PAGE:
The 50th anniversary of Rolling Stone magazine has arrived, and not without fanfare. Joe Hagan’s biography of co-founder Jann Wenner appeared in October to stellar reviews, and earlier this month, HBO aired Alex Gibney’s documentary film about the magazine’s history. Wenner’s announcement that he was planning to sell his company’s stake in Rolling Stone also prompted a flurry of retrospective tributes.
Conceived during the Summer of Love in 1967, Rolling Stone was always a creature of the San Francisco counterculture. From the outset, the magazine touted Jefferson Airplane, the Grateful Dead and other San Francisco bands. Well before that, co-founder Ralph J. Gleason was featuring the Haight-Ashbury’s vibrant music scene in his San Francisco Chronicle column.
But Rolling Stone’s identity can also be traced to two other sources: Berkeley’s culture of dissent and Ramparts magazine, the legendary San Francisco muckraker.
The Berkeley influence was strong and direct. The magazine’s early staff writers were steeped in Berkeley’s ardent campus activism, and their views on politics, drugs and music informed the magazine’s coverage. Wenner wrote a music column for the student newspaper and covered the free speech movement for a local radio station. Even more significant for Wenner, perhaps, was the example of Gleason, who combined an impressive body of music criticism with public support for student activists. Wenner spent hours at Gleason’s Berkeley home, soaking up his insights on music and journalism.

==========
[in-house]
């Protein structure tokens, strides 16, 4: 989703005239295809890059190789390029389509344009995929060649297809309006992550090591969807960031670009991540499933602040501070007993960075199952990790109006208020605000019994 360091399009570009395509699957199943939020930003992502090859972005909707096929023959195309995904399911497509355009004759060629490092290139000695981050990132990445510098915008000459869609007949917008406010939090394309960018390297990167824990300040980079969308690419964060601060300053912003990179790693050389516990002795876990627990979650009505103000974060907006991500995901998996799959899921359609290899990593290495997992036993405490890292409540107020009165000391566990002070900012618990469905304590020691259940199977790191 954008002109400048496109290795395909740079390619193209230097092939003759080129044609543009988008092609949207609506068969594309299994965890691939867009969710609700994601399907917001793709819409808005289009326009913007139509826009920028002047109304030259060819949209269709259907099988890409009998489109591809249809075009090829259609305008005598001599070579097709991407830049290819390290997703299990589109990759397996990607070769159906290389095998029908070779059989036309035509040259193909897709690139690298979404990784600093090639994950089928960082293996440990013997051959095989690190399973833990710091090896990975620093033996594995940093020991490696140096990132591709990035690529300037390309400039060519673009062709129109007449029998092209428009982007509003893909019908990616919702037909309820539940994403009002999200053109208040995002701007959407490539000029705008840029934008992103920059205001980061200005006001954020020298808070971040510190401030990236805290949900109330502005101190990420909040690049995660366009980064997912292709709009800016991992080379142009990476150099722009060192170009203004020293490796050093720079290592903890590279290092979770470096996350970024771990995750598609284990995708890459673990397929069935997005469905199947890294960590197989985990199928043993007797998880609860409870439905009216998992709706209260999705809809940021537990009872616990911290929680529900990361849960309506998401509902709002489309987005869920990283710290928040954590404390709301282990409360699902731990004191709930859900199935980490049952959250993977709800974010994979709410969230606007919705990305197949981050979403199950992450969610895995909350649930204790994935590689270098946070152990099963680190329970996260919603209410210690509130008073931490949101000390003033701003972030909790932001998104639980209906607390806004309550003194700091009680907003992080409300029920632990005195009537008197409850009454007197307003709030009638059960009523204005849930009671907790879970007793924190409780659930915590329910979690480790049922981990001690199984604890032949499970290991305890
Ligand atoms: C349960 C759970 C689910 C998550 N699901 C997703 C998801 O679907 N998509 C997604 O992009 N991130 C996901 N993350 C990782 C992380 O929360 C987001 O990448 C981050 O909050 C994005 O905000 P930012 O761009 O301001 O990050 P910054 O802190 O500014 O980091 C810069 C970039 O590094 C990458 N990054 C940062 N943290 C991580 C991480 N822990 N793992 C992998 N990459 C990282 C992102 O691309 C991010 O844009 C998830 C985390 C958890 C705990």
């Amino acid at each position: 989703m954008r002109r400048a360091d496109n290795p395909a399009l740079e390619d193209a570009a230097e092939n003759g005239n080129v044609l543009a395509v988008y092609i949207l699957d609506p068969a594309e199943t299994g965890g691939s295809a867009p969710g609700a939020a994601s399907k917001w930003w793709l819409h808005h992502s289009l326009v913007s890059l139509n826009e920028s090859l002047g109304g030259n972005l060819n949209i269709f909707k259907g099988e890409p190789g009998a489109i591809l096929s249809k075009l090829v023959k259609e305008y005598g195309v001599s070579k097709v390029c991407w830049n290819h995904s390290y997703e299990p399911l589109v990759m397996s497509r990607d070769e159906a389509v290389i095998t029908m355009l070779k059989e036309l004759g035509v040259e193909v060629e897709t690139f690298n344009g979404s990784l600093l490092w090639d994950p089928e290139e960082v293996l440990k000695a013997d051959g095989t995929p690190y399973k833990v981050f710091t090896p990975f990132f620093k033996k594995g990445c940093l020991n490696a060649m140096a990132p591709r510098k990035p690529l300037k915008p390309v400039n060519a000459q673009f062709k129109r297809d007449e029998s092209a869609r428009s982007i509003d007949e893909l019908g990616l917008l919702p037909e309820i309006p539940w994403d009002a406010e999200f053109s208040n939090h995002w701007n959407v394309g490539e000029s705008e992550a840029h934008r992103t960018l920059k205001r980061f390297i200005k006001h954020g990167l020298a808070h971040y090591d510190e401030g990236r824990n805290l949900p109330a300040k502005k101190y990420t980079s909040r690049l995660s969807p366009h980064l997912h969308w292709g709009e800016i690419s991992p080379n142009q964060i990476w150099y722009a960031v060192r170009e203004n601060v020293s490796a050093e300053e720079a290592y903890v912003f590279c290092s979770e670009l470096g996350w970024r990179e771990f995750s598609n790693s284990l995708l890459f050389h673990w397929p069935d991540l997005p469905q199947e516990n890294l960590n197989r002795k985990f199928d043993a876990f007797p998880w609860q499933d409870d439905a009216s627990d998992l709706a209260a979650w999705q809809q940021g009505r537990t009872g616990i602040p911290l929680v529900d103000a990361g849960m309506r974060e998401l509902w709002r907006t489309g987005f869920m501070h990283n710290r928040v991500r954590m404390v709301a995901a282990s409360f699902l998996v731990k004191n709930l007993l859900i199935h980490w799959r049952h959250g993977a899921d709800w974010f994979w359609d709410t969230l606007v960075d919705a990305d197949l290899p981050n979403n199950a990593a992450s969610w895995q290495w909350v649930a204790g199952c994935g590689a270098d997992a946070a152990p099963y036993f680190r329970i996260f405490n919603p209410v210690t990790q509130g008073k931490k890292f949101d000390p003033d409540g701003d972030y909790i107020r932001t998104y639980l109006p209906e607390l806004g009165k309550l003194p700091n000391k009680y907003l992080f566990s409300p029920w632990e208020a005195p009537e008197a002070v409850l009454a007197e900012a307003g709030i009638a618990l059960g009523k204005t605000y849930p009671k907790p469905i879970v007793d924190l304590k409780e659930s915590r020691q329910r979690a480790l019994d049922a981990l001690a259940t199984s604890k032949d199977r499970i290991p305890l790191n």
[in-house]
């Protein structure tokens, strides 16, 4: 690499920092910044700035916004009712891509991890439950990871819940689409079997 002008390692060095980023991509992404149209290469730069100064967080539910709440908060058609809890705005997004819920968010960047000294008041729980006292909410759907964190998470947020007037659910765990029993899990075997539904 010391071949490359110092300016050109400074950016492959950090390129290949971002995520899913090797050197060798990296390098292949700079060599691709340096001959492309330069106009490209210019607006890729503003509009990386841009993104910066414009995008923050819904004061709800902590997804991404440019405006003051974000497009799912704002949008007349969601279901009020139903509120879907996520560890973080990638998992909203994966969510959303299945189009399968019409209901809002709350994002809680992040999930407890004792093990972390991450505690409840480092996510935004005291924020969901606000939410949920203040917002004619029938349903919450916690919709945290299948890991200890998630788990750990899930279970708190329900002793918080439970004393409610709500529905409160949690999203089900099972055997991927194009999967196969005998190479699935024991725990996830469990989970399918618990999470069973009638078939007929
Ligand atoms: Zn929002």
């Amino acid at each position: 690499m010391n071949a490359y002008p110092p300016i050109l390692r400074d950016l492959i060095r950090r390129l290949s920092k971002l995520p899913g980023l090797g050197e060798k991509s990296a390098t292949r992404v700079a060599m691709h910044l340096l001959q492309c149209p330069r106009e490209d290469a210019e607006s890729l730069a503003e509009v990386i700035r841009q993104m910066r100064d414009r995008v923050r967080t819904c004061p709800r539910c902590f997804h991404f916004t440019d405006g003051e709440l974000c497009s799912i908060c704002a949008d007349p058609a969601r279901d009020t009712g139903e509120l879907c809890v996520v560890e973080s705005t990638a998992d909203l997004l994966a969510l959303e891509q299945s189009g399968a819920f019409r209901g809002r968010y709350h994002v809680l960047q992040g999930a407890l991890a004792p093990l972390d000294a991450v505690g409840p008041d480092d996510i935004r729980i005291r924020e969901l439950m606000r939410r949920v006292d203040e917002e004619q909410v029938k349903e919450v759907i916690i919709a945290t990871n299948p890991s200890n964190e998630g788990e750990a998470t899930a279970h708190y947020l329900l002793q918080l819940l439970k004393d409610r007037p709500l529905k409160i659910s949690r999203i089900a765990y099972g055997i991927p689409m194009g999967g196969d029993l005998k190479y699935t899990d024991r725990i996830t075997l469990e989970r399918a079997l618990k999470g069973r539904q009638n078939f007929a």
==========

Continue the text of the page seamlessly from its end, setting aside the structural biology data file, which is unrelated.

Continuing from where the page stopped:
Rolling Stone’s Berkeley roots were important, but the Ramparts influence ran even deeper. Ramparts was by no means a hippie magazine, but its rebellious spirit, flair for publicity and professional design would all leave their mark on Wenner and Gleason’s fledgling magazine.
A bomb in every issue
Founded in 1962 as a Catholic literary quarterly, Ramparts initially ran articles by Thomas Merton, John Howard Griffin and other Catholic intellectuals. But when a young Warren Hinckle became editor in 1964, he converted Ramparts into a monthly, shifted its focus to politics and hired Dugald Stermer as art director.
Hinckle also recruited Robert Scheer, a former graduate student at UC Berkeley’s Center for Chinese Studies, to write about the U.S. involvement in Vietnam. Scheer and his colleagues challenged U.S. government pronouncements about the war and routinely lampooned the mainstream media’s Vietnam coverage.
Once Hinckle, Stermer and Scheer joined forces, Ramparts achieved liftoff. It adopted a cutting-edge design, forged links to the Black Panther Party, exposed CIA activities and published the diaries of Che Guevara and staff writer Eldridge Cleaver.
A Ramparts photo-essay, “The Children of Vietnam,” persuaded Dr. Martin Luther King Jr. to speak out against the war, and the title of a Time magazine article about Ramparts, “A Bomb in Every Issue,” described the muckraker’s explosive impact. In 1966, Ramparts earned the George Polk Award for excellence in magazine journalism, and its circulation climbed to almost 250,000.
Ramparts also became a seedbed for Rolling Stone. Gleason, who was a contributing editor at Ramparts, secured a job for Wenner at the magazine’s spinoff newspaper, the Sunday Ramparts. While there, Wenner picked up layout ideas from Stermer and encountered the work of Hunter S. Thompson, whose bestselling book about the Hells Angels appeared in 1967. Wenner also learned the value of showmanship from the free-spending Hinckle, who frequently echoed playwright George M. Cohan’s motto “Whatever you do, kid, always serve it with a little dressing.”